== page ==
Does a proper understanding of DeLanda's argument have metaphysical implications, or only epistemological implications?

    Unless I read it wrong, it's all about metaphysical implications. Categories don't exist. How much more metaphysical can you get?

    Should or can a Deleuzian ontology entail a way of life or is it simply a way to do science?

    Just as I believe no sensible ethical theory should really depend much on metaphysical beliefs, especially those metaphysically beliefs that are highly abstract in nature (like "there are no categories"), I don't think you should decide a way to live your life based on this ontology. What there is does not tell you what there ought to be. That previous sentence itself, however, seems to be too formal an argument however, and it is barely formal at all. I am trying to get to something much more down to earth. That being that deciding how to live your life is something that ought to be a very down-to-earth process. It seems to me that if you're looking to Deleuzian ontology, or any abstract metaphysical theory, to decide how to live your life, then you're looking in the wrong place. You want to be introspective, and ask yourself what you want of your life, and what do you feel. The idea that you will deduce the meaning of life from first principles almost sounds like a joke. In fact, I believe there is a famous joke from The Hitchiker's Guid to the Galaxy where the meaning of life is deduced, and it is "42".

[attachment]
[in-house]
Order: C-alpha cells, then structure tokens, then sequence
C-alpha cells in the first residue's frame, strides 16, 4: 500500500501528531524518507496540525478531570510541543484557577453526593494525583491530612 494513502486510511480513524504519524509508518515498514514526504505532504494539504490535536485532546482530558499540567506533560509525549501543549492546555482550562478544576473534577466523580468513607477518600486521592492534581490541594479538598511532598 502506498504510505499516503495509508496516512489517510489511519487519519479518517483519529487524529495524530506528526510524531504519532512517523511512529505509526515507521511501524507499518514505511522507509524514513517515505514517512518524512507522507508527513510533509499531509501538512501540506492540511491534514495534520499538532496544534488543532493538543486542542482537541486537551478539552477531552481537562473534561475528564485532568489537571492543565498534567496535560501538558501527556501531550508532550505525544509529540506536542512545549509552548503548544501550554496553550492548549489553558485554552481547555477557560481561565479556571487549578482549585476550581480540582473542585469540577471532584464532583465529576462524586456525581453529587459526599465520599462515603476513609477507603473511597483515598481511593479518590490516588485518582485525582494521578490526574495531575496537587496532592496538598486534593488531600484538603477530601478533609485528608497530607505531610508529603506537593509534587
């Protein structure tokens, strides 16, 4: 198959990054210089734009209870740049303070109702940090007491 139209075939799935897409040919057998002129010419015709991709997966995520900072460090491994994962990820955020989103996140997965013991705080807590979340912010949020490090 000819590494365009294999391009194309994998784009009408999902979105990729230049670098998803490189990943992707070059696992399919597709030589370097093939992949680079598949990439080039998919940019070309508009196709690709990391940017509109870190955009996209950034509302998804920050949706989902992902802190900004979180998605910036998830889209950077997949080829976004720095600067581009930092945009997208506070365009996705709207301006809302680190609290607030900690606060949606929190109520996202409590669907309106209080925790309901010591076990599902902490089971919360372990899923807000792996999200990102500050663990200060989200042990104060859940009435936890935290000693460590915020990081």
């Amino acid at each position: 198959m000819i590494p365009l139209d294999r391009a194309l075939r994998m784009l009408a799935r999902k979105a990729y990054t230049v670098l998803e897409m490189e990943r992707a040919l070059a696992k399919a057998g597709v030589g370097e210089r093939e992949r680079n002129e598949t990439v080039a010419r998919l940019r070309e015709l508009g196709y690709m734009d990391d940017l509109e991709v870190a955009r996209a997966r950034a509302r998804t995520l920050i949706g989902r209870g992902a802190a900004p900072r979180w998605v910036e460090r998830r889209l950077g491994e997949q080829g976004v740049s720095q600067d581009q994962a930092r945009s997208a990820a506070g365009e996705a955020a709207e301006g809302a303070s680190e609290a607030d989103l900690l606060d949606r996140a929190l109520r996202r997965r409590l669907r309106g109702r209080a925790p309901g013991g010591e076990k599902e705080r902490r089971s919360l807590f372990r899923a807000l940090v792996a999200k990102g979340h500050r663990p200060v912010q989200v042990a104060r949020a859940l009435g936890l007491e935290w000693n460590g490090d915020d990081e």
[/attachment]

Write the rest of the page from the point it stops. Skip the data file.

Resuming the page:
The question remains as to whether a Deleuzian framework makes for better science and will help us better understand the way things are. The issue as to whether it really describes the way things are, i.e. whether there really are electrons or whether there are "just" the equations describing their behaviour again seems to be an empty question. Just as it makes no real difference to say that the class of living things exists, it makes no real difference to say that electrons exist. Again, it is formal. We like to speak of electrons as having the essence of being an electron, plus whatever additional properties. We can talk just about the properties, but we generally think of properties as properties of something. It seems intuitive and natural to model and interpret the world in terms of things of certain essences which are instantiated with additional specific properties. Why throw out our intuition that allows us to do this type of modeling? Our ability to abstract something like an essence from particular instances of that essence gives us a power to understand and model the world that is, I would argue, beyond that of any being that lacks this intuition/ability. Cause and effect may not "really" exist, but we couldn't do what we do if we weren't able to model phenomena in terms of cause and effect anyways. On the other hand, intuition may get in the way. When we try to tie down properties and equations onto a concrete instantiation of some essential category, we may be tying down too many things and restricting ourselves from being free to make better interpretations.